“Of course, we have heard that story several times over the past couple of years,” noted CME analysts with caution. “But Reuters reported on Tuesday the Japanese Health Minister said last week the limit would be raised to 30 months on Feb. 1 if a medicine and food panel approve it at a January 28 meeting. The change would expand the pool of cattle from which Japanese exports could be drawn. It would apply to cattle from Canada, France and the Netherlands as well.”
As with depressed product and cash cattle prices, cutspecific values were mixed, with recent stars trading down last week. Production of chuck, round and ground is outpacing demand, but there is some thought the spotlight might be swinging back to middle meats as we approach February. Choice and Select ribs traded steady to slightly higher last week while tenderloins were mixed throughout the week with interest returning after some discounting.
Boneless and cow beef was steady to up with expectations of tightening supplies of cull cows coming to market domestically, and continued reductions in boneless imports from Australia and New Zealand. Boneless beef also saw interesting numbers coming from the most recent Cold Storage report, which came out Tuesday of last week. While overall frozen beef supplies were 5.4 percent larger on Dec. 31 than in November, boneless beef—which comprises about 85 percent of the total in most months—was 1.7 percent lower than the same time last year.
In western Oklahoma’s El Reno sale, yearling feeder steers sold $1-2 lower with cattle over 800 pounds trading $3-4 lower. Feeder heifers were $2-4 down. Higher quality steer calves sold steady with the prior week while heifer calves sold $2-4 lower. Decent volumes of benchmark yearling steers sold from $143-146.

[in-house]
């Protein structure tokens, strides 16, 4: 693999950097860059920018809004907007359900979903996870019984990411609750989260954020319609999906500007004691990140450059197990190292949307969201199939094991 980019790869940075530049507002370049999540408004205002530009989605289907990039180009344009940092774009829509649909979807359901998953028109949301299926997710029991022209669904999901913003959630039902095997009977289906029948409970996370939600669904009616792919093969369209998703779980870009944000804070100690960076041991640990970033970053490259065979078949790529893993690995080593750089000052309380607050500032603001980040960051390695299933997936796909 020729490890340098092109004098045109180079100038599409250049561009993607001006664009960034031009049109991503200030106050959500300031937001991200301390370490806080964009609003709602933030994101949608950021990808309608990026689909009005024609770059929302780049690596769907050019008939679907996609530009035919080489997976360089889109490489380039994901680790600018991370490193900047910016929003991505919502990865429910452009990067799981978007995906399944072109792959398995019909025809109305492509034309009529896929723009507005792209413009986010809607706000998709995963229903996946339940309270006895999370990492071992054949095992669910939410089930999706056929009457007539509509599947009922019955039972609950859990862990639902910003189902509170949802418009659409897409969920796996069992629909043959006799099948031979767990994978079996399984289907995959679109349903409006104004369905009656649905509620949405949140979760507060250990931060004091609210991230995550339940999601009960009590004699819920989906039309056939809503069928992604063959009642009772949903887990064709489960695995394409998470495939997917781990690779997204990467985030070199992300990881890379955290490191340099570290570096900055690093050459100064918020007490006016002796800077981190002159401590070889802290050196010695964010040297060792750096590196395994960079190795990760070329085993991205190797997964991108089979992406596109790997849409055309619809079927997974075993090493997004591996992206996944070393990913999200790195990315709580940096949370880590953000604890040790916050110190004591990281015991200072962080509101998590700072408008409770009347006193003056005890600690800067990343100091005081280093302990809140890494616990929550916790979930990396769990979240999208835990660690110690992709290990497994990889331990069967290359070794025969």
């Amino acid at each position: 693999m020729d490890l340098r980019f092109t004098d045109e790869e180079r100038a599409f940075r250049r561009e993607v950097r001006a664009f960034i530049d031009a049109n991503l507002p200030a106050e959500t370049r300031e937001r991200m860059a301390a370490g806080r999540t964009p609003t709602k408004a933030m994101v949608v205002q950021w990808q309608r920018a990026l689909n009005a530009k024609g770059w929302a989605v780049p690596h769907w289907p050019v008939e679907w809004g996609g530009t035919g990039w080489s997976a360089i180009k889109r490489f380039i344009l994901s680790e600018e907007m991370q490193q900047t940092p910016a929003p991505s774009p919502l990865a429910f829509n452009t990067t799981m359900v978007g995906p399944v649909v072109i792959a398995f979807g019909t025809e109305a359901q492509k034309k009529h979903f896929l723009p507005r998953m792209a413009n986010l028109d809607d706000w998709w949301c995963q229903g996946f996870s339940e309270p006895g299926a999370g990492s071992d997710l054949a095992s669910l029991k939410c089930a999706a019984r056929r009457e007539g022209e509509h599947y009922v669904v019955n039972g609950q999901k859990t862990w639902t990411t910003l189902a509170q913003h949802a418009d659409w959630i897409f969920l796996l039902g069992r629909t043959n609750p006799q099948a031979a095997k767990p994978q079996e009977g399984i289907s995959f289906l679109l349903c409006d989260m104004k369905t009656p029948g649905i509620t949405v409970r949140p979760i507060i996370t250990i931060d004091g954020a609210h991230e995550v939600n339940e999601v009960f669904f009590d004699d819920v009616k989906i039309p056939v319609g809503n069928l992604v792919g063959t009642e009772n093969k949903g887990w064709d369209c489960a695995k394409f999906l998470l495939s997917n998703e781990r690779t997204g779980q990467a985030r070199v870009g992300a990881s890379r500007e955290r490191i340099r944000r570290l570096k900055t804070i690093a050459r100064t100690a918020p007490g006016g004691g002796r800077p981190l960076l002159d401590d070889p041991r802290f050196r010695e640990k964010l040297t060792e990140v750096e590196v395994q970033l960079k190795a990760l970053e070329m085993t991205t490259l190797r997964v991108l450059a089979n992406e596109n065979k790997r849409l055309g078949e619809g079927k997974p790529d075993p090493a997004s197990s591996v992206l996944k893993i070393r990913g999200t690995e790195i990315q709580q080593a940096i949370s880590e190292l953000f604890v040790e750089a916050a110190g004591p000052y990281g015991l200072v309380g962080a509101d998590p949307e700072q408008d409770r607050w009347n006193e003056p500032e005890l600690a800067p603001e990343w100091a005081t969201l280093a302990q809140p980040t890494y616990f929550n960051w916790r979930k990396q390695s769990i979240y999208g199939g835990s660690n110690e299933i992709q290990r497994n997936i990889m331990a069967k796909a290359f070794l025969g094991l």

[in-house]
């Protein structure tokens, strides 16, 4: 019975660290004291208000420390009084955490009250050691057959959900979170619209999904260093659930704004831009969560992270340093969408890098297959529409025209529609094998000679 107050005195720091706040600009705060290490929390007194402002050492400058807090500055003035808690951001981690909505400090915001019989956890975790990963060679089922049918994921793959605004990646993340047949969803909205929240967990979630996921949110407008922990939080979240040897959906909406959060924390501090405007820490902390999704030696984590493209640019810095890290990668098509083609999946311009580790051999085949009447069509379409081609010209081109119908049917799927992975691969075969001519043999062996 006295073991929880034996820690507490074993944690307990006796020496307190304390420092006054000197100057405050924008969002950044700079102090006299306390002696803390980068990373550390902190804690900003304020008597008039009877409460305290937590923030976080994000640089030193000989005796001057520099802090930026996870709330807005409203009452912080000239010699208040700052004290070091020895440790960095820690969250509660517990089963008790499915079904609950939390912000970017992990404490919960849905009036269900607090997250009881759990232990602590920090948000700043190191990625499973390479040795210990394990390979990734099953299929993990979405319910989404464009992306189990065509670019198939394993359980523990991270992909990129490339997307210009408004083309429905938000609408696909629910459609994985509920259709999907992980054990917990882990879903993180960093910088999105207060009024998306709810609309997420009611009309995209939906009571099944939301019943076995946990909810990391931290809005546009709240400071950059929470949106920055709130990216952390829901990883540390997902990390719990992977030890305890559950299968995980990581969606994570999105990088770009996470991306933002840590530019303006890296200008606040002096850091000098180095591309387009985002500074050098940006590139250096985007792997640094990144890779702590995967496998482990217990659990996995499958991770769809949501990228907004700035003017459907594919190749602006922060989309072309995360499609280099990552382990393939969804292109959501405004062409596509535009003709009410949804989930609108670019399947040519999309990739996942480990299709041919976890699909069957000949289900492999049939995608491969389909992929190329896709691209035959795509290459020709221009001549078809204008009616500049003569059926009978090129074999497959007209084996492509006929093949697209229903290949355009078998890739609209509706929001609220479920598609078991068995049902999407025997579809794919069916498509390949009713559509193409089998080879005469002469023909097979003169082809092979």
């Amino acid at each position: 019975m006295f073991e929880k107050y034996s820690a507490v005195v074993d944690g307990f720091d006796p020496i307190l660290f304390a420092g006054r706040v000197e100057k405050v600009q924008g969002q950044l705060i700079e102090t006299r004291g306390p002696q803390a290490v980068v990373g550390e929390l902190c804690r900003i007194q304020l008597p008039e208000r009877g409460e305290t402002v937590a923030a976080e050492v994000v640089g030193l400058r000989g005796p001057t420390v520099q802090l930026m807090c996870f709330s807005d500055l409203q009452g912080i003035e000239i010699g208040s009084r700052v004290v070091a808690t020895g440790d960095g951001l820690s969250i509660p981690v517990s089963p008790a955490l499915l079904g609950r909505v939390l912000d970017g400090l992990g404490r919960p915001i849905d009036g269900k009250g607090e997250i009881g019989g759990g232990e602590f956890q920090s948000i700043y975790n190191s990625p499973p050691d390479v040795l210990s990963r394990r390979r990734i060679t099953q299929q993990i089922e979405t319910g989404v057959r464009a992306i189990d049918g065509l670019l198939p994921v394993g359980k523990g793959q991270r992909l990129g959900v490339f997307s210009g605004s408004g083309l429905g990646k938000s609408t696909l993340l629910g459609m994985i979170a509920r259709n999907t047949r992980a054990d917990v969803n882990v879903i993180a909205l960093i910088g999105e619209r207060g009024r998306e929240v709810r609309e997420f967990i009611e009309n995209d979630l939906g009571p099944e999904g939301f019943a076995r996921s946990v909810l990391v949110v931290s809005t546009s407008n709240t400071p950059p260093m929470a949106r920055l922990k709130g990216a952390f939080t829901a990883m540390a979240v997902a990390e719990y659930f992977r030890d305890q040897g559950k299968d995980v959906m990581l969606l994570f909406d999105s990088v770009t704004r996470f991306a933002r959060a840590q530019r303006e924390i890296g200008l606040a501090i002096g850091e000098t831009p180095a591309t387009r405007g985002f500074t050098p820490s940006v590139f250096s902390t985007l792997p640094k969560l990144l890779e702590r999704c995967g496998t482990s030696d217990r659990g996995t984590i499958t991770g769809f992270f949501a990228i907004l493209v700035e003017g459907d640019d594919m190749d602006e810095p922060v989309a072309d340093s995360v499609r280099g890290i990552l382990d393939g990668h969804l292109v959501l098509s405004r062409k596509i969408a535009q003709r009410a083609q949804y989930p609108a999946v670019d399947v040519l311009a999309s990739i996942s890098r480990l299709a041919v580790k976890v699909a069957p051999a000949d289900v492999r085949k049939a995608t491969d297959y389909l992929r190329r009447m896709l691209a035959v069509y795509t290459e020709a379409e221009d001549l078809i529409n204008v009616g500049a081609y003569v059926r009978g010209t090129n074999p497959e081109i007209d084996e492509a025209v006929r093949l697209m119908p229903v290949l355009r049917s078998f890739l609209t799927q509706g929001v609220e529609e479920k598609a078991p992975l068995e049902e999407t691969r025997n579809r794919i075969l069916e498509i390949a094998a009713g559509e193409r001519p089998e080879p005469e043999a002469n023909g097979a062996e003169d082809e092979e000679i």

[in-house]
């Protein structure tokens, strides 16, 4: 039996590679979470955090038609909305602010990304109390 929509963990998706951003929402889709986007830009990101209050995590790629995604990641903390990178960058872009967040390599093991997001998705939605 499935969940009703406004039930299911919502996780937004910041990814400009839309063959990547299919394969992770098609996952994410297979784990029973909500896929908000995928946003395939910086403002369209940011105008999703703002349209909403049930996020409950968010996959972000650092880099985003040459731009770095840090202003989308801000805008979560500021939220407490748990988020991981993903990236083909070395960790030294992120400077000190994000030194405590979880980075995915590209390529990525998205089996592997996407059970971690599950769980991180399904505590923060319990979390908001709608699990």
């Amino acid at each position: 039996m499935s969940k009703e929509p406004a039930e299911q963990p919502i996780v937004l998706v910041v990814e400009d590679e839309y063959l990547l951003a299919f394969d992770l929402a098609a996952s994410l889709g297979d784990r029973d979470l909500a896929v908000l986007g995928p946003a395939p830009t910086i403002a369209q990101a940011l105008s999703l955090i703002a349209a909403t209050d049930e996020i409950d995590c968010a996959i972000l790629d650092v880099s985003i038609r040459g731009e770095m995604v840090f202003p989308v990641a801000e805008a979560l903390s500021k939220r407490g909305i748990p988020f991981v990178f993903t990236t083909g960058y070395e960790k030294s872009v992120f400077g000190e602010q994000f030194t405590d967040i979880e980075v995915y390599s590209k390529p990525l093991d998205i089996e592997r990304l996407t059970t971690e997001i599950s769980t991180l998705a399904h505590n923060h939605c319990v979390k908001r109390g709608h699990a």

The Winter Livestock Feeder Cattle Auction of Dodge City, KS, saw midweight feeder steers trade up $1 with heavyweights a weak steady to down $2. Feeder heifer supplies were low but said to have a weak undertone. A group of 220 yearling steers averaging 782 pounds sold for $144.49.
In Missouri’s many auctions, sales were mostly down compared to the prior week with offerings of yearling feeder cattle being down in volume. Yearling feeder steers were mostly steady at best, with many sales being quoted down $2-4. The exception was with lightweights which sold steady to up $2-3. Benchmark feeder steers were less numerous than in prior weeks and ranged from $127.20-143.23.
Heifers in Missouri sold steady at best but generally down $2-4. Heifer calves were all over the place with mostly steady but instances of both up and down $2, and at one point, lightweight heifer calves went for $6-9 higher. Steer calves were steady to up $2. Slaughter cows ran the gamut of down $5 to up $3, and slaughter bulls were roundly called steady.
Like live cattle futures, feeder cattle contracts saw improvements last week compared to the week before. Thursday afternoon saw feeder contracts trade at $144.85 for January and $148.40 for March, representing gains of 95 cents and $2.05, respectively, versus the prior week’s close. Deferred feeder contracts did even better with May feeders posting a $3.53 gain on Friday’s close with $154.65.
Like packer margins, cattle feeding margins have long been in the red. Recent analysis from the Livestock Marketing Information Center suggests feeder losses for November and December of 2012 were in the $120/head area. This is a good deal better than the record losses of $314/head in July 2012, where expensive cattle and expensive feed created a perfect storm for feeders, but still not good.
Corn prices retreated somewhat last week following their post-WASDE report release run-ups in the prior week. Near-term corn contracts lost 4 and 6 cents, respectively, on March and May contracts versus the prior week’s close to settle at $7.23’2/bu and $7.23/bu. Gottschalk called this move stabilization but posited the break would not be very pronounced if it continues. — WLJ